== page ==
Forum Replies Created
Sep 13, 2016 at 5:34 am #3425873
Mine did exactly the same, there just didn’t seem to be enough lid material to curl over the lip of the mug. I put up with it for ages, then I contacted jetboil and they sent out a new one which fits perfect.Nov 9, 2015 at 6:24 pm #2237121
Cactus from New Zealand make some great stuff – http://www.cactusoutdoor.co.nz/bbb-big-burly-bag-590.htmlSep 28, 2015 at 2:39 am #2229060
All of this Boiler talk got me to fire up mine again. I think it's advantage is in the wind, it can be positioned to get some air pumping through the bottom hole and it draws through really well. Without a bellows effect through the bottom hole it tends to smoke out everything due to the limited air available inside it. I'm also not a big fan of the way it boils over, making picking it off the fire a ninja like skill. I sold my bushbuddy because it didn't do so well in the wind, in hindsight I wish I held onto it because it's a bit more versatile for camp cooking, heat, etc.Aug 2, 2015 at 5:57 am #2218534
Great choice Doug. I've had the Leica 10x for many years, they are brilliant, but I definitely notice them wobbling more as I get older! The rubber coated ones are great. The clarity in these is amazing, I often think it looks clearer looking through them than viewing with your own eyes. Enjoy!May 12, 2015 at 9:38 pm #2199065
Always love reading your well thought out words and seeing your images. Thanks.Apr 23, 2015 at 2:28 am #2194008
I'll buy the hole if you are willing to sell the tent separately. Have PM'd you my best offer.
Sorry, good luck with the sale of an awesome tent.Apr 3, 2015 at 8:57 pm #2188919
The Nort has a vertical zipper on the front, it doesn't run all the way to the bottom, so if you forget to zip it up your wallet won't fall out easily, internally it is divided for a hydration bladder, I don't use one, but I do use the hydration section for stuff I leave in the pack. The other section will fit 4 litres of milk etc for shopping and it carries well with mesh padding on the back. There is also a fleece lined pocket for your sunglasses as well as removable waist strap and helmet (jacket) strap. I have used a golite ion, patagonia travel packs, and goruck gr1 for everyday packs. This one strikes the right balance for me in terms of lightness, durability and comfort. Cactus stuff is made brilliantly.Apr 3, 2015 at 2:07 am #2188662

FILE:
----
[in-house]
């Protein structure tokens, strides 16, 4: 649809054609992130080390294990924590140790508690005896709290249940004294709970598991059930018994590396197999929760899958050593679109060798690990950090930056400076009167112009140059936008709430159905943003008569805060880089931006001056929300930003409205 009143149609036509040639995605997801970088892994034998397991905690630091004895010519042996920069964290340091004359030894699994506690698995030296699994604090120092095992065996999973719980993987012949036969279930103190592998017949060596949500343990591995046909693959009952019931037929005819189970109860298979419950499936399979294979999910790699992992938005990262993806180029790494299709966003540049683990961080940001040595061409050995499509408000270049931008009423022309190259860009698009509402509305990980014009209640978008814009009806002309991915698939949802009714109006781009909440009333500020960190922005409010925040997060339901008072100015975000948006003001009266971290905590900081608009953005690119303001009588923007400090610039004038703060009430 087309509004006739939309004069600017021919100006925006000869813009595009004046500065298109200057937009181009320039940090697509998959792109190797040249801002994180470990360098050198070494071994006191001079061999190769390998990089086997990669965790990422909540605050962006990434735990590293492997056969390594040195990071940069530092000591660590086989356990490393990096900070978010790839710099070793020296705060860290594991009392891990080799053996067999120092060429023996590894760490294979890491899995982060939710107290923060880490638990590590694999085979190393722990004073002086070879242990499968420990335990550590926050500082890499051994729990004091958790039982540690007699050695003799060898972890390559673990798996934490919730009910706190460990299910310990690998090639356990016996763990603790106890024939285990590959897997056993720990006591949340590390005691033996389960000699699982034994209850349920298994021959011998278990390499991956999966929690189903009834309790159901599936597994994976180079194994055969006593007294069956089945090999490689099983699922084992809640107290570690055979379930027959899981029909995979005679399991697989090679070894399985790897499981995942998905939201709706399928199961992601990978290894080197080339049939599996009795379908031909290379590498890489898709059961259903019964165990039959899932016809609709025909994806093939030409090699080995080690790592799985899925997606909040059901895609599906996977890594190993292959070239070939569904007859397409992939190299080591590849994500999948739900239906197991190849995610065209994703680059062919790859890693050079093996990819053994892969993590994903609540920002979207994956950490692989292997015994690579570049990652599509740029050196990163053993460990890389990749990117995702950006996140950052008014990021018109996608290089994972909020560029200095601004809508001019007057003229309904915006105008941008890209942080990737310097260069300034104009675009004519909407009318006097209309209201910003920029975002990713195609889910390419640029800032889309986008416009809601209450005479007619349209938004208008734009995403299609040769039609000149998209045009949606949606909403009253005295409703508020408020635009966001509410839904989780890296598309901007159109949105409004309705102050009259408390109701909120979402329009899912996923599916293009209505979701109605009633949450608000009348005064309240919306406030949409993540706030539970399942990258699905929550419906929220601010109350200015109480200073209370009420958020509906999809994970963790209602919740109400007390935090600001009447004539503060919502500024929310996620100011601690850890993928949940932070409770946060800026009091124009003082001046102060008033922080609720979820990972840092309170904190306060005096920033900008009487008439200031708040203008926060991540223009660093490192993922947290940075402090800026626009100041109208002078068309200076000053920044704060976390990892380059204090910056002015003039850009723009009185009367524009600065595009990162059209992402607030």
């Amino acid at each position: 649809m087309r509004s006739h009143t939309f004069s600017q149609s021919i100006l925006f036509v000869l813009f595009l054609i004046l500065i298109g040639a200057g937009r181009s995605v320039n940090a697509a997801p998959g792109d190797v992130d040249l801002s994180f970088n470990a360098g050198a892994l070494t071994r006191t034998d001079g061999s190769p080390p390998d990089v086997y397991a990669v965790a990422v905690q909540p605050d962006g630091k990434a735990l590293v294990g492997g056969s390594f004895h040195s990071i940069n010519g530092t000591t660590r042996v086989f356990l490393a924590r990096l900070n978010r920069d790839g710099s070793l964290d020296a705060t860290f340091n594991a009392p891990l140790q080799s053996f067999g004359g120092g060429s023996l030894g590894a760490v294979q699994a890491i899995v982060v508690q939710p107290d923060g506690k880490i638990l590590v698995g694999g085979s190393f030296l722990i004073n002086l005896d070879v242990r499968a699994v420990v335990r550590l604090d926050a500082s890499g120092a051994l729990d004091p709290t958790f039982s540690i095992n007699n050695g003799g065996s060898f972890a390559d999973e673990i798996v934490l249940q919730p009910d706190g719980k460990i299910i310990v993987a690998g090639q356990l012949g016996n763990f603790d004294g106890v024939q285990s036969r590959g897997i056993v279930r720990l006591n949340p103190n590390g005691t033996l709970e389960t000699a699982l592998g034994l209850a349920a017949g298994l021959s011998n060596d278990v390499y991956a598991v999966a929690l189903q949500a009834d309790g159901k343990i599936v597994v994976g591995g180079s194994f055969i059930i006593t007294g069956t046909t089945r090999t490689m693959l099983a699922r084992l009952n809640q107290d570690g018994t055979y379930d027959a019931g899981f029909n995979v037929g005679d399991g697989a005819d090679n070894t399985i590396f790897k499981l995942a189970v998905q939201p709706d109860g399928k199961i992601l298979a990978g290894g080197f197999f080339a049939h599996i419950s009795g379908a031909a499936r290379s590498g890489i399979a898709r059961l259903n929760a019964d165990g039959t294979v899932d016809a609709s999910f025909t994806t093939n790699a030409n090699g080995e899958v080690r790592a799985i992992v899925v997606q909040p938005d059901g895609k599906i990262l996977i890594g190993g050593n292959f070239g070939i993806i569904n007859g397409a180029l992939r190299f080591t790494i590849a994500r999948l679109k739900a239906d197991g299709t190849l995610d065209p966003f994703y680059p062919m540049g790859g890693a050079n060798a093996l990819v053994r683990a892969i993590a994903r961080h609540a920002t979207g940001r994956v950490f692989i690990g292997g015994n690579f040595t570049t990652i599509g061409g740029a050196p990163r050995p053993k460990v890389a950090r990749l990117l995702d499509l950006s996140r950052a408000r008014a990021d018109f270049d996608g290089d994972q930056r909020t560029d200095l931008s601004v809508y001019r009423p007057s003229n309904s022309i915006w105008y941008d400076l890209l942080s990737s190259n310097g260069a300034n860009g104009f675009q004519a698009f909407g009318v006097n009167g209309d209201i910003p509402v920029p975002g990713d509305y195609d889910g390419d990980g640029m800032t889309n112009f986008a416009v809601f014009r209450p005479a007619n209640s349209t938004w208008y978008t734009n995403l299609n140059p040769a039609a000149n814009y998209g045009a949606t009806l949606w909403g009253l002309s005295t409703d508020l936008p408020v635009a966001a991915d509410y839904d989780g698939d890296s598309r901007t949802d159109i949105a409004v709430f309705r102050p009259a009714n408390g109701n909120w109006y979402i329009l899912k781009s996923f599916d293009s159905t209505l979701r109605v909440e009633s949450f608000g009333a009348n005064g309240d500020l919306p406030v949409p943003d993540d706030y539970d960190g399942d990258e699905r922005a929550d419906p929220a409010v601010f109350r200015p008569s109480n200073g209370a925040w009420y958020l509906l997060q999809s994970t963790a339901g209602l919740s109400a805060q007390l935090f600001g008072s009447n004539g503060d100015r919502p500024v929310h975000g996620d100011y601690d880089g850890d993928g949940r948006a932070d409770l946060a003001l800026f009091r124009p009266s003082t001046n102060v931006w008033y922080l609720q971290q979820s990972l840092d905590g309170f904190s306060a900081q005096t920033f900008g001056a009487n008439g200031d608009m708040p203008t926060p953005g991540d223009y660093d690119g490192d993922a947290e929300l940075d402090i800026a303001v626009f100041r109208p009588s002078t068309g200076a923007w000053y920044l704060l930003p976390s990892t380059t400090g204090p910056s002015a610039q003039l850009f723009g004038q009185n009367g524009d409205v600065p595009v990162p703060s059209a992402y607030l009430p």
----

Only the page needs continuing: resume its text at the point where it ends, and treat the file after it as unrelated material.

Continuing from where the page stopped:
For something really well made, I just got this for EDC and it is brilliant, really comfortable straps and back padding, price is in NZ dollars so will be a lot less in US dollars
http://www.cactusoutdoor.co.nz/nort-black-canvas.htmlNov 20, 2014 at 6:02 pm #2150851
You can reseal synmats without much problem, just cut it to size , scrape back the insulation an inch or so with your fingernail and reseal with the edge of a hot iron on a hard surface – I have curved the cutoff section to match the top end. Sounds like you may get a sit pillow or beer holder out of what is left!!Nov 16, 2014 at 4:26 am #2149596
I would also be lightening up that tripod selection, carrying a tripod that weighs almost 4 times the weight of your camera doesn't seem like the best option. Years ago I did the overland for photography carrying a Nikon F4 and lenses. I got a cheap velbon tripod, removed the centre column and used a bolt to attach the head directly to the legs. This firmed up the stability and I also had a loop attached to the bolt where I could hang a stuff sack or peg the tripod to the ground for long exposures. At around $60 it is lighter and about $700 cheaper than current carbon fibre tripods. You can use your current head so if you have quick release plates etc. they will still work.Nov 6, 2014 at 12:02 pm #2147314